Description: Surface science studies related to tribocharging and charge separation studies were performed on electrostatic beneficiation of coal. In contrast to other cleaning methods, electrostatic beneficiation is a dry cleaning process requiring no water or subsequent drying. Despite these advantages, there is still uncertainty in implementing large scale commercial electrostatic beneficiation of coal. The electronic surface states of coal macerals and minerals are difficult to describe due to their chemical complexity and variability [1]. The efficiency in separation of mineral particles from organic macerals depends upon these surface states. Therefore, to further understand and determine a reason for the bipolar charging observed in coal separation, surface analysis studies using Ultra-violet Photoelectron Spectroscopy (UPS) and X-ray Photoelectron Spectroscopy (XPS) were performed on coal samples and several materials that are used or considered for use in tribocharging. Electrostatic charging is a surface phenomenon, so the electronic surface states of the particles, which are influenced by the environmental conditions, determine both polarity and magnitude of tribocharging. UPS was used to measure the work function of the materials as typically used in ambient air. XPS was used to determine the surface chemistry in the form of contamination and degree of oxidation under the same environmental conditions. Mineral bearing coals are those amenable to electrostatic beneficiation. Three types of coal, Illinois No. 6, Pittsburgh No. 8, and Kentucky No. 9 were investigated in this study. Pulverized coal powder was tribocharged against copper. Pyritic and other ashes forming minerals in coal powders should charge with a negative polarity from triboelectrification, and organic macerals should acquire positive charge, according to the relative differences in the surface work functions between the material being charged and the charging medium. Different types of minerals exhibit different magnitudes of negative charge and some may also charge positively against copper [2]. Only the ...
Date: April 1, 2001
Creator: Mazumder, M.K.; Lindquist, D.A.; Tennal, K.B.; Trigwell, Steve; Farmer, Steve; Nutsukpul, Albert et al.
Partner: UNT Libraries Government Documents Department

The work function of sub-monolayer cesium-covered gold: A photoelectronspectroscopy study

Description: Using visible and X-ray photoelectron spectroscopy we measured the work function of a Au(111) surface at a well-defined sub-monolayer coverage of Cs. For a Cs coverage producing a photoemission maximum with a He-Ne laser, the work function is 1.61 {+-} 0.08 eV consistent with previous assumptions used to analyze vibrationally promoted electron emission. A discussion of possible Cs layer structures is also presented.
Date: June 13, 2008
Creator: LaRue, J.L.; White, J.D.; Nahler, N.H.; Liu, Z.; Sun, Y.; Pianetta, P.A. et al.
Partner: UNT Libraries Government Documents Department

In-Situ Cleaning of Metal Cathodes using a Hydrogen Ion Beam

Description: Metal photocathodes are commonly used in high-field RF guns because they are robust, straightforward to implement and tolerate relatively poor vacuum compared to semi-conductor cathodes. However these cathodes have low quantum efficiency (QE) even at UV wavelengths, and still require some form of cleaning after installation in the gun. A commonly used process for improving the QE is laser cleaning. In this technique the UV drive laser is focused to a small diameter close to the metal's damage threshold and then moved across the surface to remove contaminants. This method does improve the QE, but can produce non-uniform emission and potentially damage the cathode. Ideally an alternative process which produces an atomically clean, but unaltered surface is needed. In this paper we explore using a hydrogen ion (H-ion) beam to clean a copper cathode. We describe QE measurements over the wavelength range of interest as a function of integrated exposure to an H-ion beam. We also describe the data analysis to obtain the work function and derive a formula of the QE for metal cathodes. Our measured work function for the cleaned sample is in good agreement with published values, and the theoretical QE as a function of photon wavelength is in excellent agreement with the cleaned copper experimental results. Finally, we propose an in-situ installation of an H-ion gun compatible with existing s-band RF guns.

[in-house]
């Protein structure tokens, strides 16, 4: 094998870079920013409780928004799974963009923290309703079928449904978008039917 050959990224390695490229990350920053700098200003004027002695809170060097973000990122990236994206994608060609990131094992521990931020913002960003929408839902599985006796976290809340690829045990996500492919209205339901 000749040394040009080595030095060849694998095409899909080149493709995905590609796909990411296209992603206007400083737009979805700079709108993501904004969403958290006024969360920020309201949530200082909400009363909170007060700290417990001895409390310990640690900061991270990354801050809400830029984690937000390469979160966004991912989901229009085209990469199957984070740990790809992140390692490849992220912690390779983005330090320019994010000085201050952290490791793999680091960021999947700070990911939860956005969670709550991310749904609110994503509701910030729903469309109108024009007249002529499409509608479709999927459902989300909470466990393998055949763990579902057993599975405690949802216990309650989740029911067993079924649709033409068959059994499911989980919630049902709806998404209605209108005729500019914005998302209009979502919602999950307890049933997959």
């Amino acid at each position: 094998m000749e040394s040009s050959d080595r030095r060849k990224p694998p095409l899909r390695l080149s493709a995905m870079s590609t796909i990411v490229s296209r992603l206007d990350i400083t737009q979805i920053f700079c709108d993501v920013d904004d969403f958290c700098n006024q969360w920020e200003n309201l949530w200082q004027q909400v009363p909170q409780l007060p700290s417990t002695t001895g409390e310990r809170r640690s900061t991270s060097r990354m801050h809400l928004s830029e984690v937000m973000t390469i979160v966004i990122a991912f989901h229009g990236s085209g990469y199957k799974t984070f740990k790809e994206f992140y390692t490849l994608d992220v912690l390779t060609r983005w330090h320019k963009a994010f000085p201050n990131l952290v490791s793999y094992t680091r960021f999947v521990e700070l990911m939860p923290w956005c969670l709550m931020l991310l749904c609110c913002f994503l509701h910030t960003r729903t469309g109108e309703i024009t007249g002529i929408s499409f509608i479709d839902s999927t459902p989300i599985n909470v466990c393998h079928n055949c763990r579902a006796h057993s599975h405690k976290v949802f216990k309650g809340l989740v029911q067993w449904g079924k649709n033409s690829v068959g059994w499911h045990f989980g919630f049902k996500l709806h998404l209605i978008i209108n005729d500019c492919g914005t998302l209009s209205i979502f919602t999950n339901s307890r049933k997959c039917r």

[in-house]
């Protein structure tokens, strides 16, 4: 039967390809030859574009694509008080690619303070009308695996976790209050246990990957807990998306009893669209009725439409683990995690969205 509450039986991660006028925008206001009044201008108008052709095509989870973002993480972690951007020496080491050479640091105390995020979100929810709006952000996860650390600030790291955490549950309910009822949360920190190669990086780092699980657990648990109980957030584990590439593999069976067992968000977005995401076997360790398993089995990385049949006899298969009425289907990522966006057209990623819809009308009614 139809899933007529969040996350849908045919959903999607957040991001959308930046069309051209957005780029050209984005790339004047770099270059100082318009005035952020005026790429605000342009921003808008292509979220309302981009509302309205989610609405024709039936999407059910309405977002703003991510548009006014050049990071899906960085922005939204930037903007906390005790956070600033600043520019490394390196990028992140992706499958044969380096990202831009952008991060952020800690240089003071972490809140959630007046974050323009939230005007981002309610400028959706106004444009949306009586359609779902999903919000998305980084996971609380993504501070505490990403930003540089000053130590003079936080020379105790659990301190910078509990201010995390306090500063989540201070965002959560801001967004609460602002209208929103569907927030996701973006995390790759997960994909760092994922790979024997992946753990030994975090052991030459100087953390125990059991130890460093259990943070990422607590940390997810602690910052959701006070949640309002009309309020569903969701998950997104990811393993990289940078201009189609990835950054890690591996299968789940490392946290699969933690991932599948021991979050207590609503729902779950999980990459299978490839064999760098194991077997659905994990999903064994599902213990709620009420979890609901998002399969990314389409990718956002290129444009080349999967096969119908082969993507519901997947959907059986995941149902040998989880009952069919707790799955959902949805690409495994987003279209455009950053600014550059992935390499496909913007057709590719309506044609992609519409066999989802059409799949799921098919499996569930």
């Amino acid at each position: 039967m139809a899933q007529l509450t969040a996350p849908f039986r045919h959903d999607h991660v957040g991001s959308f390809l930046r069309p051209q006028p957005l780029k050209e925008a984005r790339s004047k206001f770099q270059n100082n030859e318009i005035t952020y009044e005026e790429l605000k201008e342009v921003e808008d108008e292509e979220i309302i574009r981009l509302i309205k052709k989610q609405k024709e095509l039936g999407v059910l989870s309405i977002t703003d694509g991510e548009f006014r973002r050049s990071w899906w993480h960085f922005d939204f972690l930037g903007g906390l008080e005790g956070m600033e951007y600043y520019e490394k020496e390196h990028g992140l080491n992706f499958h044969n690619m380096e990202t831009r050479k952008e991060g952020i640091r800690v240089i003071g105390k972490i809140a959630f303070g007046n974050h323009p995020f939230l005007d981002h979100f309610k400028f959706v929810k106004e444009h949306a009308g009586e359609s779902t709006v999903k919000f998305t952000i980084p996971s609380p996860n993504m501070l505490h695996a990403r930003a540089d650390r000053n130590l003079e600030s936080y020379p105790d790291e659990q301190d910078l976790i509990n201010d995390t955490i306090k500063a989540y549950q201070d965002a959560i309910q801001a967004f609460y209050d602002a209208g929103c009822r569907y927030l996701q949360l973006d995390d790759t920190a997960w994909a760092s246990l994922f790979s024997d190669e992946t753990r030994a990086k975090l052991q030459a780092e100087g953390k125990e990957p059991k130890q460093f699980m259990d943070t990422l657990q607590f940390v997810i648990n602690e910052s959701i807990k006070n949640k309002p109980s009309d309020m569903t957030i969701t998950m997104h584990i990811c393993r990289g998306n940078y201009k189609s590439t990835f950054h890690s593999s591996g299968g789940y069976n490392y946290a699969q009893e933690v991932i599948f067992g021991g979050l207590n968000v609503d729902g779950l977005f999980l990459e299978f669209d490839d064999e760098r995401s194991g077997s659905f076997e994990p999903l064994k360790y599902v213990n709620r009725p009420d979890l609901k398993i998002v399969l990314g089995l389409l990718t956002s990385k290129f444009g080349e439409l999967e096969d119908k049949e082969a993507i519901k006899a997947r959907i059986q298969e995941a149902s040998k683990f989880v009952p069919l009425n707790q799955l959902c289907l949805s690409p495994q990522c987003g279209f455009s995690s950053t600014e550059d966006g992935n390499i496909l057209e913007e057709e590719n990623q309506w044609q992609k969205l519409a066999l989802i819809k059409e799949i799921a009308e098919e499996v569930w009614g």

Date: March 29, 2006
Creator: Dowell, D.H.; King, F.K.; Kirby, R.E.; Schmerge, J.F. & /SLAC
Partner: UNT Libraries Government Documents Department

Measuring current emission and work functions of large thermionic cathodes.

Description: As one component of the nations Stockpile Stewardship program, Los Alamos National Laboratory is constructing a 20 MeV, 2 kA (with a 4 kA upgrade capability), 3ps induction linac for doing x-ray radiography of explosive devices. The linac is one leg of a facility called the Dual-Axis Radiography Hydrodynamic Test Facility (DARHT). The electron gun is designed to operate at 3.2 MV. The gun is a Pierce type design and uses a 6.5' cathode for 2 kA operation and an 8' cathode for 4 kA operation. We have constructed a small facility called the Cathode Test Stand (CTS) to investigate engineering and physics issues regarding large thermionic dispenser-cathodes. In particular, we have looked at the issues of temperature uniformity on the cathode surface and cathode quality as measured by its work function. We have done thermal imaging of both 8' and 6.5' cathodes. Here we report on measurements of the cathode work function, both the average value and how it vanes across the face of the cathode.
Date: January 1, 2001
Creator: Fortgang, C. M. (Clifford M.)
Partner: UNT Libraries Government Documents Department